# Measures of Central Location

 Site: Saylor Academy Course: MA121: Introduction to Statistics Book: Measures of Central Location
 Printed by: Guest user Date: Friday, August 16, 2024, 12:18 AM

## Description

This section elaborates on mean, median, and mode at the population level and sample level. This section also contains many interesting examples of range, variance, and standard deviation. Complete the exercises and check your answers.

## Measures of Central Location

#### LEARNING OBJECTIVES

1. To learn the concept of the "center" of a data set.
2. To learn the meaning of each of three measures of the center of a data set - the mean, the median, and the mode - and how to compute each one.
This section could be titled "three kinds of averages of a data set". Any kind of "average" is meant to be an answer to the question "Where do the data center?" It is thus a measure of the central location of the data set. We will see that the nature of the data set, as indicated by a relative frequency histogram, will determine what constitutes a good answer. Different shapes of the histogram call for different measures of central location.

### The Mean

The first measure of central location is the usual "average" that is familiar to everyone. In the formula in the following definition we introduce the standard summation notation $\Sigma$, where $\Sigma$ is the capital Greek letter sigma. In general, the notation $\Sigma$ followed by a second mathematical symbol means to add up all the values that the second symbol can take in the context of the problem. Here is an example to illustrate this.

#### EXAMPLE 1

Find $\Sigma x, \Sigma x^{2}$, and $\Sigma(x-1)^{2}$ for the data set

$1 \quad 3 \quad 4$

#### Solution:

\begin{aligned} \Sigma x &=1+3+4=8 \\ \Sigma x^{2} &=1^{2}+3^{2}+4^{2}=1+9+16=26 \\ \Sigma(x-1)^{2} &=(1-1)^{2}+(3-1)^{2}+(4-1)^{2}=0^{2}+2^{2}+3^{2}=13 \end{aligned}

In the definition we follow the convention of using lowercase $\mathrm{n}$ to denote the number of measurements in a sample, which is called the sample size.

#### Definition

The sample mean of a set of $n$ sample data is the number $\bar{x}$ defined by the formula

$\bar{x}=\frac{\Sigma x}{n}$

#### EXAMPLE 2

Find the mean of the sample data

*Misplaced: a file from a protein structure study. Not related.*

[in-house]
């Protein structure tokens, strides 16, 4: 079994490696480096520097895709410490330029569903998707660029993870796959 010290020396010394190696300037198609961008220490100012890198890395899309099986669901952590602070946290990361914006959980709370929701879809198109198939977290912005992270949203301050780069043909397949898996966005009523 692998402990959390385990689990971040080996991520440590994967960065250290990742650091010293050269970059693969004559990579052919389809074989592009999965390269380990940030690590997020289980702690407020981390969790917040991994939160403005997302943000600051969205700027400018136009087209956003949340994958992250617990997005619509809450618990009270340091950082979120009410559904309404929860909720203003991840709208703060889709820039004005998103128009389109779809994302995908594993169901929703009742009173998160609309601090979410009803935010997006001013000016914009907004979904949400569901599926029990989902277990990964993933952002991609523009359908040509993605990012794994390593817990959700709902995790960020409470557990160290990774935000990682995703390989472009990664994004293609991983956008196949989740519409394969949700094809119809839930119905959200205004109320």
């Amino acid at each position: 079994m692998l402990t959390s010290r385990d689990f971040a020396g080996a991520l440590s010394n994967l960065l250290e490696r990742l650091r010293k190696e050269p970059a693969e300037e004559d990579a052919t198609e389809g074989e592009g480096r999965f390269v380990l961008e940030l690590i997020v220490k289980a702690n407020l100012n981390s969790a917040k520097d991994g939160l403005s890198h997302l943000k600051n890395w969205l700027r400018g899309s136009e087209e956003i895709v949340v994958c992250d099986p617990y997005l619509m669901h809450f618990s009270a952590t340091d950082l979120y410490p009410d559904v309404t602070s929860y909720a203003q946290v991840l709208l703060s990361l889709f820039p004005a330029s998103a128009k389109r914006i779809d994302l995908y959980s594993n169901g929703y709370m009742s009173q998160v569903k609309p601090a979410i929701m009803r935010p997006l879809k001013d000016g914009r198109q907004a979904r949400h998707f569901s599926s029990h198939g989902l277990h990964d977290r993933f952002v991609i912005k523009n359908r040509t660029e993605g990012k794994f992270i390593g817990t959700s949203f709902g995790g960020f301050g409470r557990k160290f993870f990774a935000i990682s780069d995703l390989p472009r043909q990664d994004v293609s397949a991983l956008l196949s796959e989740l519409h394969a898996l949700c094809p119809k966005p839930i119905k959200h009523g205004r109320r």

$2 \quad −1 \quad 0 \quad 2$

#### Solution:

$\bar{x}=\frac{\Sigma x}{n}=\frac{2+(-1)+0+2}{4}=\frac{3}{4}=0.75$

#### EXAMPLE 3

A random sample of ten students is taken from the student body of a college and their GPAs are recorded as follows.

$\begin{array}{llllllllll}1.90 & 3.00 & 2.53 & 3.71 & 2.12 & 1.76 & 2.71 & 1.39 & 4.00 & 3.33\end{array}$

Find the sample mean.

#### Solution:

\begin{aligned} \bar{x} &=\frac{\Sigma x}{n}=\frac{1.90+3.00+2.53+3.71+2.12+1.76+2.71+1.39+4.00+3.33}{10} \\ &=\frac{26.45}{10}=2.645 \end{aligned}

#### EXAMPLE 4

A random sample of $\mathrm{19}$ women beyond child-bearing age gave the following data, where $x$ is the number of children and $f$ is the frequency of that value, the number of times it occurred in the data set.

$\begin{array}{l|lllllll} x & 0 & 1 & 2 & 3 & 4 \\ \hline f & 3 & 6 & 6 & 3 & 1 \end{array}$

Find the sample mean.

#### Solution:

In this example the data are presented by means of a data frequency table. Each number in the first line of the table is a number that appears in the data set; the number below it is how many times it occurs. Thus the value $\mathrm{0}$ is observed three times, that is, three of the measurements in the data set are $\mathrm{0}$, the value $\mathrm{1}$ is observed six times, and so on. In the context of the problem this means that three women in the sample have had no children, six have had exactly one child, and so on. The explicit list of all the observations in this data set is therefore

$\begin{array}{lllllllllllllllllll}0 & 0 & 0 & 1 & 1 & 1 & 1 & 1 & 1 & 2 & 2 & 2 & 2 & 2 & 2 & 3 & 3 & 3 & 4\end{array}$

The sample size can be read directly from the table, without first listing the entire data set, as the sum of the frequencies: $n=3+6+6+3+1=19$. The sample mean can be computed directly from the table as well:

$\bar{x}=\frac{\Sigma x}{n}=\frac{0 \times 3+1 \times 6+2 \times 6+3 \times 3+4 \times 1}{19}=\frac{31}{19}=1.6316$

In the examples above the data sets were described as samples. Therefore the means were sample means, denoted by $\bar{x}$. If the data come from a census, so that there is a measurement for every element of the population, then the mean is calculated by exactly the same process of summing all the measurements and dividing by how many of them there are, but it is now the population mean and is denoted by $\mu$, the lower case Greek letter mu.

#### Definition

The population mean of a set of $\mathrm{N}$ population data is the number μ defined by the formula

$\mu=\frac{\Sigma x}{N}$

The mean of two numbers is the number that is halfway between them. For example, the average of the numbers 5 and 17 is $(5+17) / 2=11$, which is $\mathrm{6}$ units above $\mathrm{5}$ and $\mathrm{6}$ units below $\mathrm{17}$. In this sense the average $\mathrm{11}$ is the "center" of the data set $\{5,17\}$. For larger data sets the mean can similarly be regarded as the "center" of the data.

### The Median

To see why another concept of average is needed, consider the following situation. Suppose we are interested in the average yearly income of employees at a large corporation. We take a random sample of seven employees, obtaining the sample data (rounded to the nearest hundred dollars, and expressed in thousands of dollars).

$\begin{array}{lllllll}24.8 & 22.8 & 24.6 & 192.5 & 25.2 & 18.5 & 23.7\end{array}$